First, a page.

As I’m sure is quite obvious, USB 3.0 was a major focus at this month’s Computex 2010 event , with vendors all over displaying their wares for our perusal. Many USB 3.0 companies at the moment consist of motherboard vendors or enclosure manufacturers, not to mention add-in providers, but there are also those that deliver the all-in-one storage devices that put those ports to good use.
Just under two months ago, Super Talent released its fleet of USB 3.0 devices in the form of thumb drives, while OCZ answered the 3.0 call in late May with its Enyo, a drive we’ll be taking a look at in the near-future. During a meeting with Kingston at Computex, though, we were given a preview of an upcoming USB 3.0 external SSD the company will be releasing. No surprise, this product will fall under the company’s HyperX line.
At the conclusion of our visit of Kingston’s factory in Hsinchu, the company gave us a quick preview of what we could expect to see from the drive when it launches this fall. When used in a USB 3.0 port, CrystalDiskMark delivered sequential results of 196.3 MB/s read and 151.4 MB/s write. Compared to our recently reviewed Super Talent SuperCrypt drive, Kingston’s HyperX is lagging a bit behind in the read department but truly excels where writes are concerned (150 MB/s vs. 100 MB/s).
The results of the latter tests are even more impressive, though, with the HyperX’s 512K performance settling in at 185.3 MB/s read and 145.1 MB/s write, compared to Super Talent’s 209.5 MB/s read and 69.45 MB/s write. Likewise for the brutal 4K test, Kingston’s drive delivered results of 19.21 MB/s read and 40.43 MB/s write, versus Super Talent’s 16.64 MB/s read and 2.50 MB/s write.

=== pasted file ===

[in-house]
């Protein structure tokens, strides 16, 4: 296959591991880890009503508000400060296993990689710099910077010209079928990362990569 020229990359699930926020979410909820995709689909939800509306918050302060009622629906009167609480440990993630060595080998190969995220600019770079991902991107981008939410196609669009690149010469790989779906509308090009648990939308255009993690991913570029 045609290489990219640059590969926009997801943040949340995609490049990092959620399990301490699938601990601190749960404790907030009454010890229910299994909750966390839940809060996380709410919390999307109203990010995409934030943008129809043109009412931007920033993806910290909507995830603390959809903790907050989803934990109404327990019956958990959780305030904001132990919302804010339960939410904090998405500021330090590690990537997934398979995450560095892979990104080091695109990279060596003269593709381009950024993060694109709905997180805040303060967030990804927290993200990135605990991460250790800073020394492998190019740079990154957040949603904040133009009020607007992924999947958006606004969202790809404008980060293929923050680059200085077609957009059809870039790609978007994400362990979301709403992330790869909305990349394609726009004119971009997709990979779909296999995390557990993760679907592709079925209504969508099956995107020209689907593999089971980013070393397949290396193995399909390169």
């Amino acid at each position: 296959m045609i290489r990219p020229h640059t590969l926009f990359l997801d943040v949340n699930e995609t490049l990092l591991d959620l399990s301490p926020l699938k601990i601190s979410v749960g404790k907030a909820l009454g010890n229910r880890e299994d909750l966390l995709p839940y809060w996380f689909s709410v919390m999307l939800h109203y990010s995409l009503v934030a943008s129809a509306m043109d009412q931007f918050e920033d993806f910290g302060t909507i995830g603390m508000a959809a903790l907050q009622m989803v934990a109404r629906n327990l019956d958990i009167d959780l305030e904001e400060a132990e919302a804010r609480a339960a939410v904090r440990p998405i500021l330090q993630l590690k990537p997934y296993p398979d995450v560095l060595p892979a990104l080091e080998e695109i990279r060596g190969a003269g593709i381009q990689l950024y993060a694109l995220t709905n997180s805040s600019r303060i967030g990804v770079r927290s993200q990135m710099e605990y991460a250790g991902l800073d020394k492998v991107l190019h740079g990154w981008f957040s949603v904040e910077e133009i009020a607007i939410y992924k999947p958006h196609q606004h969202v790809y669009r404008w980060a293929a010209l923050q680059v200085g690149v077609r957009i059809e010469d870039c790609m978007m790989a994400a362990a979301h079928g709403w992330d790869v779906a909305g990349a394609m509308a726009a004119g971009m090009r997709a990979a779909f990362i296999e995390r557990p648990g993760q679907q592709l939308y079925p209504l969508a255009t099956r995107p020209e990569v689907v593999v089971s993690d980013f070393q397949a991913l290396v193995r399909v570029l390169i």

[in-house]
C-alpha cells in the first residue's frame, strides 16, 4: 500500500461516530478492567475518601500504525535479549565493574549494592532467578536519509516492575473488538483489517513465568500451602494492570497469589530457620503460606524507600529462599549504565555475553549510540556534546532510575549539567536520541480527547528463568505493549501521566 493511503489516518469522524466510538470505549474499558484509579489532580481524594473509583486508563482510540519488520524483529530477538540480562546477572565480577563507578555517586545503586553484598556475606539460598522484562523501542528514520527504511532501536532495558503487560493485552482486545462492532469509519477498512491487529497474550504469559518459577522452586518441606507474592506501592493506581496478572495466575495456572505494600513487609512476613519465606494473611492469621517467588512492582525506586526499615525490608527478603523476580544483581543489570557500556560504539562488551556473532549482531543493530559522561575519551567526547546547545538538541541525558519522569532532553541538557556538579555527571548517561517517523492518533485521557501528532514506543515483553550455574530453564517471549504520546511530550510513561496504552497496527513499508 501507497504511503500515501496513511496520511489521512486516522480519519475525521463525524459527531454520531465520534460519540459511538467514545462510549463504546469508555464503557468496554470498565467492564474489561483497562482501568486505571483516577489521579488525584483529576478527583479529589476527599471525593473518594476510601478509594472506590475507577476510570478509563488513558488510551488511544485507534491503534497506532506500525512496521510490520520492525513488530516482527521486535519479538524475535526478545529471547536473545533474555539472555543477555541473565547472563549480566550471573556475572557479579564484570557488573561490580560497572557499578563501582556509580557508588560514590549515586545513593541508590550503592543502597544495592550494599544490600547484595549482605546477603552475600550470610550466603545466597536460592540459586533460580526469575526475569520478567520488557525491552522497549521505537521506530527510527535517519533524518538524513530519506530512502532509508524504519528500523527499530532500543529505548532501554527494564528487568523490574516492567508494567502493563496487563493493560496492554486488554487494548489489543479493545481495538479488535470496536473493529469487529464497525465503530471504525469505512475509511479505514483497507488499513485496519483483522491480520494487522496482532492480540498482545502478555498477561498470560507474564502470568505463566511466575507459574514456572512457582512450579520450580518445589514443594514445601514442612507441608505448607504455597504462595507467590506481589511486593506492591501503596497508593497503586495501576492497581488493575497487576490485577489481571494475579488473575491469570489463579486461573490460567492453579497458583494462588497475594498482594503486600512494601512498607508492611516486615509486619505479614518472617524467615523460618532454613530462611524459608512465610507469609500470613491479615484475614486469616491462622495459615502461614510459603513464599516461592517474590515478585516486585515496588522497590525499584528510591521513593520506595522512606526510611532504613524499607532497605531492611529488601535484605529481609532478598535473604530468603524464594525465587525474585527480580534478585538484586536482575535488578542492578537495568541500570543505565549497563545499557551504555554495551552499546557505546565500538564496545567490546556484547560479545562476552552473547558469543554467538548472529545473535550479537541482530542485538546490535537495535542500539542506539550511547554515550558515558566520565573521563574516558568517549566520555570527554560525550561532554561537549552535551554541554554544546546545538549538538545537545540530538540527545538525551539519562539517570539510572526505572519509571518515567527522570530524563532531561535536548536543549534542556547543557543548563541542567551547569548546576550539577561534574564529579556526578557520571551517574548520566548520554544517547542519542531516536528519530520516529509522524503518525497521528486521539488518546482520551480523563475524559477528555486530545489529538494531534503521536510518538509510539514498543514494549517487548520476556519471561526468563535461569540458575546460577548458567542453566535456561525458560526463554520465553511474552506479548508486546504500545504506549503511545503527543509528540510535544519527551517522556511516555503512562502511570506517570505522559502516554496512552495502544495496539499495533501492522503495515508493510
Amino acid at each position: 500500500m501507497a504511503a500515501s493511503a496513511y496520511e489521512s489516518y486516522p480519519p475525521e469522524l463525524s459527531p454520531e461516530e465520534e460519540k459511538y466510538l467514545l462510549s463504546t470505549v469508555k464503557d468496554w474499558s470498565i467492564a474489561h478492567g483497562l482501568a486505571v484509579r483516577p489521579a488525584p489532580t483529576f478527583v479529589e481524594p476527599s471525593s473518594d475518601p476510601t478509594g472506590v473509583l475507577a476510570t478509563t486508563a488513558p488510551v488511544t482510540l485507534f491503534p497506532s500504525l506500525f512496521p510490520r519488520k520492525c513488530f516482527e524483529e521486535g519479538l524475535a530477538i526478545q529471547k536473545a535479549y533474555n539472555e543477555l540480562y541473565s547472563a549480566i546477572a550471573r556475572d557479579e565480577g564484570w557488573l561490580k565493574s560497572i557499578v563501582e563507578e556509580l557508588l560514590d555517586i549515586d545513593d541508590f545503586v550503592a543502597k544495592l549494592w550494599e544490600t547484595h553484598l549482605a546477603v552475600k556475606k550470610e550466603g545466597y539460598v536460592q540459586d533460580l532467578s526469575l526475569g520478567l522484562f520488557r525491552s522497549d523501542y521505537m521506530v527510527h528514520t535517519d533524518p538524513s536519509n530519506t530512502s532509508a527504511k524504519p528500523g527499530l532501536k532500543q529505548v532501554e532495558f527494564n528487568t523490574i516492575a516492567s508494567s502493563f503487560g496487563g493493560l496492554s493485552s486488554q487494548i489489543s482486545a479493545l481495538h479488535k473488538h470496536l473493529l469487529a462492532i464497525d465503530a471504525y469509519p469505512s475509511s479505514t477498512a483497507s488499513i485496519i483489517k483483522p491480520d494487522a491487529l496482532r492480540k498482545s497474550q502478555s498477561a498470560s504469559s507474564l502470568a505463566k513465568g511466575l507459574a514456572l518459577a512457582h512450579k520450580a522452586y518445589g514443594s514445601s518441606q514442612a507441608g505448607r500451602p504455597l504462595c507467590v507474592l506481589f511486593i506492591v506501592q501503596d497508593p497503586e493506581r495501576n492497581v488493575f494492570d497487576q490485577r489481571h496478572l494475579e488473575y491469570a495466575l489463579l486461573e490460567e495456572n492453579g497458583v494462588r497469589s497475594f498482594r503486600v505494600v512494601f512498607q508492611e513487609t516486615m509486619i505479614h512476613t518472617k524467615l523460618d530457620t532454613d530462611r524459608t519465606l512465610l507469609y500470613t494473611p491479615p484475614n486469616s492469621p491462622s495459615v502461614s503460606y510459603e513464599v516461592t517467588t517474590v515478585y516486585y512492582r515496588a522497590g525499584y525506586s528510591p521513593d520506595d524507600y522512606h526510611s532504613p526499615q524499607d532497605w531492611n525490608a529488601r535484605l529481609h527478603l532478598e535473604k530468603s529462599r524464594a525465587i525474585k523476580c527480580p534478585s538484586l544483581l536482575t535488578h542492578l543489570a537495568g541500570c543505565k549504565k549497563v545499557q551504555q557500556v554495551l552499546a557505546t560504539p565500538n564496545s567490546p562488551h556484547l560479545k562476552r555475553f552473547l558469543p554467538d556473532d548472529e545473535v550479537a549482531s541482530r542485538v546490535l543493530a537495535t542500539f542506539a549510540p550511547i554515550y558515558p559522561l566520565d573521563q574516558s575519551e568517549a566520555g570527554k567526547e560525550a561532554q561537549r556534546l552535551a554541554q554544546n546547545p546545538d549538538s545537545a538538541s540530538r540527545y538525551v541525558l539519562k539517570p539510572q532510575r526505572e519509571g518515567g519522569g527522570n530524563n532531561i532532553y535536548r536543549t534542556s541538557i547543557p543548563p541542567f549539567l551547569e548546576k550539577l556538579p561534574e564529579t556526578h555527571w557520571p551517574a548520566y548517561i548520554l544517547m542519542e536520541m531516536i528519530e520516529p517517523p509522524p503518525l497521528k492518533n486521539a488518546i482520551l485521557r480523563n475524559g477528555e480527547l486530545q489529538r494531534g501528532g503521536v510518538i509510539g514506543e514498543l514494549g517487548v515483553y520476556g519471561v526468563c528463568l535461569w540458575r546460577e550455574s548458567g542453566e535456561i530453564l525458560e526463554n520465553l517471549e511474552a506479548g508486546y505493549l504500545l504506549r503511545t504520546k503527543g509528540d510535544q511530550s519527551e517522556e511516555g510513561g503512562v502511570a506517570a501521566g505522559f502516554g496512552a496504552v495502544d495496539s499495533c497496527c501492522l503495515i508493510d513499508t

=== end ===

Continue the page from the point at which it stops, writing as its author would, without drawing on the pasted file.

To be fair to Super Talent though, the company offers an even faster USB 3.0 thumb drive than the one we reviewed, the RAIDDrive, which might deliver even more impressive results. But after seeing what Kingston was able to muster here, I have to say it’s going to be a hard to beat. The read speeds are a bit lower than has become typical, but it’s arguably the writes that really matter, and the writes here are incredibly good.
Although it’s hard to top the announcement of its HyperX external SSD, the company followed-up with a look at its upcoming Class 10 SDXC memory card, weighing in at 64GB. You might recall us taking a quick look at this technology at last year’s CES show, where it was first announced. According to the SD Association, the governing body of all things SD, SDXC is capable of densities up to 2TB, which is obviously a lot of space for such a small card. Even our current desktop hard drives don’t exceed 2TB, so to picture that much in a mobile card is drool-worthy.
Of course, it’s going to be quite a while before we see densities like that, and for the most part, very, very few people would currently even take advantage of such a thing. It’s for that reason that the 64GB models, such as Kingston’s, would become a rather popular choice for those who need more than 32GB and have a camera or camcorder capable of handling SDXC cards.
As a Class 10 card, the average speed you will see is 10 MB/s write, although as the flash improves over time we should be seeing far faster speeds. According to technical documents, the maximum throughput for the SDXC bus is 104 MB/s, so there’s certainly a lot of room to breathe. As FAT32 has become inadequate when dealing with <32GB partitions, all SDXC cards will use exFAT, a file system that virtually imposes no limitations in file or volume sizes for the next while (exFAT’s recommended max file/volume size is 512 TiB (~560 TB)).
Availability for both of these products is currently unknown, and the same applies to pricing. The latter makes sense given that NAND prices could wildly affect the SRP at launch. I suspect we’ll see the SDXC card hit the market in the weeks to come, though, as it’s not only Kingston which seems to be ramping up for distribution.